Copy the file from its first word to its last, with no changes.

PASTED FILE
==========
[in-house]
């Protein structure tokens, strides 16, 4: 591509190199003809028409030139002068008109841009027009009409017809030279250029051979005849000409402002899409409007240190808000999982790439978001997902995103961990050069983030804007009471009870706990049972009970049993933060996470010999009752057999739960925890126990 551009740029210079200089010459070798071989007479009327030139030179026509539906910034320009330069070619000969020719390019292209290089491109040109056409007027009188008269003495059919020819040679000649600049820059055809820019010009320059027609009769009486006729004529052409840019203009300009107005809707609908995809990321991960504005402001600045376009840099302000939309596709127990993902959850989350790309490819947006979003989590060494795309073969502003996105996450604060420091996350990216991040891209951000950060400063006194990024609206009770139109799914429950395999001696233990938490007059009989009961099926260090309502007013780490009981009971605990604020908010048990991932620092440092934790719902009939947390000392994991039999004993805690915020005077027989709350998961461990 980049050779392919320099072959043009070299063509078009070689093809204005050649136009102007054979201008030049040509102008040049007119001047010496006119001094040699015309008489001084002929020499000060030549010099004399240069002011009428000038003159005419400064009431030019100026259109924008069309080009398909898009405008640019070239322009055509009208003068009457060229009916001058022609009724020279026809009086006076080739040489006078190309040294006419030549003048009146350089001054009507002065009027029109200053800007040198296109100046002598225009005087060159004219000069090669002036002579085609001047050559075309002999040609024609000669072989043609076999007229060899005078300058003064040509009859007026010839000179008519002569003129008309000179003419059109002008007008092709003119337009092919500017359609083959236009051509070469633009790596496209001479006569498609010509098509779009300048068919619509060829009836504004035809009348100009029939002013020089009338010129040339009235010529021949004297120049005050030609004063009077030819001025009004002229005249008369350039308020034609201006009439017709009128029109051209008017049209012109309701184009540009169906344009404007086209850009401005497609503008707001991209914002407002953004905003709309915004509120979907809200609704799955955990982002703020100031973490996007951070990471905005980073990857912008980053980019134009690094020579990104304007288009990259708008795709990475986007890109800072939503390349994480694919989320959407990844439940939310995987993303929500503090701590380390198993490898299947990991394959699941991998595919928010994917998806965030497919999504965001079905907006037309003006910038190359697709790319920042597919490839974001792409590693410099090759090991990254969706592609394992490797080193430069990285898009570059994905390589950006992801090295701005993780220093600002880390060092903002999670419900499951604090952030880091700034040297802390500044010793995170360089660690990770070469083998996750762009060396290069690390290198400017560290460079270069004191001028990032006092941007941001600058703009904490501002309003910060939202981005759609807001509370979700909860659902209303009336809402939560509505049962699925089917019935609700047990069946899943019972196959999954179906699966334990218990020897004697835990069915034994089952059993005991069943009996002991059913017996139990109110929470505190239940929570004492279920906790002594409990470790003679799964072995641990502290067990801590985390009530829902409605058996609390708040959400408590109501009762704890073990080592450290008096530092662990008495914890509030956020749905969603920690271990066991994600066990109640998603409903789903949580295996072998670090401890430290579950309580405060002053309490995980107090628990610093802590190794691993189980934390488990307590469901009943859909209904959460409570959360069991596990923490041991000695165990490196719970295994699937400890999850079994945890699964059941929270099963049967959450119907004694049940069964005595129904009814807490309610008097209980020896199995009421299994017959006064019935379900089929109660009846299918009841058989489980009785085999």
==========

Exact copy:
[in-house]
């Protein structure tokens, strides 16, 4: 591509190199003809028409030139002068008109841009027009009409017809030279250029051979005849000409402002899409409007240190808000999982790439978001997902995103961990050069983030804007009471009870706990049972009970049993933060996470010999009752057999739960925890126990 551009740029210079200089010459070798071989007479009327030139030179026509539906910034320009330069070619000969020719390019292209290089491109040109056409007027009188008269003495059919020819040679000649600049820059055809820019010009320059027609009769009486006729004529052409840019203009300009107005809707609908995809990321991960504005402001600045376009840099302000939309596709127990993902959850989350790309490819947006979003989590060494795309073969502003996105996450604060420091996350990216991040891209951000950060400063006194990024609206009770139109799914429950395999001696233990938490007059009989009961099926260090309502007013780490009981009971605990604020908010048990991932620092440092934790719902009939947390000392994991039999004993805690915020005077027989709350998961461990 980049050779392919320099072959043009070299063509078009070689093809204005050649136009102007054979201008030049040509102008040049007119001047010496006119001094040699015309008489001084002929020499000060030549010099004399240069002011009428000038003159005419400064009431030019100026259109924008069309080009398909898009405008640019070239322009055509009208003068009457060229009916001058022609009724020279026809009086006076080739040489006078190309040294006419030549003048009146350089001054009507002065009027029109200053800007040198296109100046002598225009005087060159004219000069090669002036002579085609001047050559075309002999040609024609000669072989043609076999007229060899005078300058003064040509009859007026010839000179008519002569003129008309000179003419059109002008007008092709003119337009092919500017359609083959236009051509070469633009790596496209001479006569498609010509098509779009300048068919619509060829009836504004035809009348100009029939002013020089009338010129040339009235010529021949004297120049005050030609004063009077030819001025009004002229005249008369350039308020034609201006009439017709009128029109051209008017049209012109309701184009540009169906344009404007086209850009401005497609503008707001991209914002407002953004905003709309915004509120979907809200609704799955955990982002703020100031973490996007951070990471905005980073990857912008980053980019134009690094020579990104304007288009990259708008795709990475986007890109800072939503390349994480694919989320959407990844439940939310995987993303929500503090701590380390198993490898299947990991394959699941991998595919928010994917998806965030497919999504965001079905907006037309003006910038190359697709790319920042597919490839974001792409590693410099090759090991990254969706592609394992490797080193430069990285898009570059994905390589950006992801090295701005993780220093600002880390060092903002999670419900499951604090952030880091700034040297802390500044010793995170360089660690990770070469083998996750762009060396290069690390290198400017560290460079270069004191001028990032006092941007941001600058703009904490501002309003910060939202981005759609807001509370979700909860659902209303009336809402939560509505049962699925089917019935609700047990069946899943019972196959999954179906699966334990218990020897004697835990069915034994089952059993005991069943009996002991059913017996139990109110929470505190239940929570004492279920906790002594409990470790003679799964072995641990502290067990801590985390009530829902409605058996609390708040959400408590109501009762704890073990080592450290008096530092662990008495914890509030956020749905969603920690271990066991994600066990109640998603409903789903949580295996072998670090401890430290579950309580405060002053309490995980107090628990610093802590190794691993189980934390488990307590469901009943859909209904959460409570959360069991596990923490041991000695165990490196719970295994699937400890999850079994945890699964059941929270099963049967959450119907004694049940069964005595129904009814807490309610008097209980020896199995009421299994017959006064019935379900089929109660009846299918009841058989489980009785085999």